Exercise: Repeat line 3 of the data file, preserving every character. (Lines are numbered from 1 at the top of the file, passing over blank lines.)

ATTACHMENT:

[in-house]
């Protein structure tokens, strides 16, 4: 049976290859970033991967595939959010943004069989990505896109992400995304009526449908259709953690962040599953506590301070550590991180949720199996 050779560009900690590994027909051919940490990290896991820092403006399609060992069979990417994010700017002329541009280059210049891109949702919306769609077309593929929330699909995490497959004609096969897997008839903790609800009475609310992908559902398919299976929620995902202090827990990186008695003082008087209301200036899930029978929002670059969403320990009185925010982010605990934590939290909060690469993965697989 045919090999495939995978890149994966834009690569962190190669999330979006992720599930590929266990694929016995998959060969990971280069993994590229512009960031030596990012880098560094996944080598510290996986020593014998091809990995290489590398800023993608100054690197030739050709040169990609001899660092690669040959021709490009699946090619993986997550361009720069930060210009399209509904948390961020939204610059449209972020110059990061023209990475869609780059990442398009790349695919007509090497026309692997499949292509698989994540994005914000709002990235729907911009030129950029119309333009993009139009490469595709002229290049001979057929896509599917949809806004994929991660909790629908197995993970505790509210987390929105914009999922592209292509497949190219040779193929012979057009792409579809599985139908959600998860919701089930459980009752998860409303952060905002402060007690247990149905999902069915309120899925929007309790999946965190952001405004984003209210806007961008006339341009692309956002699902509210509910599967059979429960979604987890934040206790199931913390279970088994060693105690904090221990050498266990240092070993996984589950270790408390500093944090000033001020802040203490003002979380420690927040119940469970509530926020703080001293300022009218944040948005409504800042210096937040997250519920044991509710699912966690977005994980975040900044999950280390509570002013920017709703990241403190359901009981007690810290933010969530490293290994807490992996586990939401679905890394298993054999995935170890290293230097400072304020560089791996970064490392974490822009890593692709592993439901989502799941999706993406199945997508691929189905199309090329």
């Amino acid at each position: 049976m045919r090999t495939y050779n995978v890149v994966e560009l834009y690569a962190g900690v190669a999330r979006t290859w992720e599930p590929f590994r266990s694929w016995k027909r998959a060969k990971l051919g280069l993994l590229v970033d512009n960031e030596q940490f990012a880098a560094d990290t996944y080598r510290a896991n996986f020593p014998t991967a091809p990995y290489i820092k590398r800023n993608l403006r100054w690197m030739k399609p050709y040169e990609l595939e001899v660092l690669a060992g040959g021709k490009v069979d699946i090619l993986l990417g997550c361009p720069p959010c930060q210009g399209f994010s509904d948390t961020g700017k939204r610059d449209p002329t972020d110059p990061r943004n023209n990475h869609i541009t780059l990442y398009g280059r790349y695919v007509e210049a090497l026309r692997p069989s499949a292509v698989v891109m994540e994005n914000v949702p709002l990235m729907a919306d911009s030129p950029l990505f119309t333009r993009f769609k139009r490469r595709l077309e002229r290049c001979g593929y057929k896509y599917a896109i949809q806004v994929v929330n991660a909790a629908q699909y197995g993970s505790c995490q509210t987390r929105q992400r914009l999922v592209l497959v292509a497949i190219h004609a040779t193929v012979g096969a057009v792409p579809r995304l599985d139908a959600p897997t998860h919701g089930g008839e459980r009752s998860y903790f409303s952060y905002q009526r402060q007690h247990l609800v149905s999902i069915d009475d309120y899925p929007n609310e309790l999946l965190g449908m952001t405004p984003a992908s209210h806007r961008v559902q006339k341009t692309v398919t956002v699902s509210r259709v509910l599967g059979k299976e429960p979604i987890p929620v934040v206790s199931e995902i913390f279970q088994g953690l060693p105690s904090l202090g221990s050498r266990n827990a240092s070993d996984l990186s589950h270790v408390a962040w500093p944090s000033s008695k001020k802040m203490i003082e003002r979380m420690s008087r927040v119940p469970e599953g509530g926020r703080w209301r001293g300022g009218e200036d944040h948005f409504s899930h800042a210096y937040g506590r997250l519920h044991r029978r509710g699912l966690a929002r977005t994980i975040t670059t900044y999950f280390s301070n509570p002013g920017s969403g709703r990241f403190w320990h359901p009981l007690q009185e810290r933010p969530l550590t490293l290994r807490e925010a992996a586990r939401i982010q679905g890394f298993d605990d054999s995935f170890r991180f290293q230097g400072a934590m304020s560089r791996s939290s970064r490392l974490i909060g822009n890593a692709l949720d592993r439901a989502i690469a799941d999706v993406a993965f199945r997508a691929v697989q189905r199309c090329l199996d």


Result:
């Amino acid at each position: 049976m045919r090999t495939y050779n995978v890149v994966e560009l834009y690569a962190g900690v190669a999330r979006t290859w992720e599930p590929f590994r266990s694929w016995k027909r998959a060969k990971l051919g280069l993994l590229v970033d512009n960031e030596q940490f990012a880098a560094d990290t996944y080598r510290a896991n996986f020593p014998t991967a091809p990995y290489i820092k590398r800023n993608l403006r100054w690197m030739k399609p050709y040169e990609l595939e001899v660092l690669a060992g040959g021709k490009v069979d699946i090619l993986l990417g997550c361009p720069p959010c930060q210009g399209f994010s509904d948390t961020g700017k939204r610059d449209p002329t972020d110059p990061r943004n023209n990475h869609i541009t780059l990442y398009g280059r790349y695919v007509e210049a090497l026309r692997p069989s499949a292509v698989v891109m994540e994005n914000v949702p709002l990235m729907a919306d911009s030129p950029l990505f119309t333009r993009f769609k139009r490469r595709l077309e002229r290049c001979g593929y057929k896509y599917a896109i949809q806004v994929v929330n991660a909790a629908q699909y197995g993970s505790c995490q509210t987390r929105q992400r914009l999922v592209l497959v292509a497949i190219h004609a040779t193929v012979g096969a057009v792409p579809r995304l599985d139908a959600p897997t998860h919701g089930g008839e459980r009752s998860y903790f409303s952060y905002q009526r402060q007690h247990l609800v149905s999902i069915d009475d309120y899925p929007n609310e309790l999946l965190g449908m952001t405004p984003a992908s209210h806007r961008v559902q006339k341009t692309v398919t956002v699902s509210r259709v509910l599967g059979k299976e429960p979604i987890p929620v934040v206790s199931e995902i913390f279970q088994g953690l060693p105690s904090l202090g221990s050498r266990n827990a240092s070993d996984l990186s589950h270790v408390a962040w500093p944090s000033s008695k001020k802040m203490i003082e003002r979380m420690s008087r927040v119940p469970e599953g509530g926020r703080w209301r001293g300022g009218e200036d944040h948005f409504s899930h800042a210096y937040g506590r997250l519920h044991r029978r509710g699912l966690a929002r977005t994980i975040t670059t900044y999950f280390s301070n509570p002013g920017s969403g709703r990241f403190w320990h359901p009981l007690q009185e810290r933010p969530l550590t490293l290994r807490e925010a992996a586990r939401i982010q679905g890394f298993d605990d054999s995935f170890r991180f290293q230097g400072a934590m304020s560089r791996s939290s970064r490392l974490i909060g822009n890593a692709l949720d592993r439901a989502i690469a799941d999706v993406a993965f199945r997508a691929v697989q189905r199309c090329l199996d």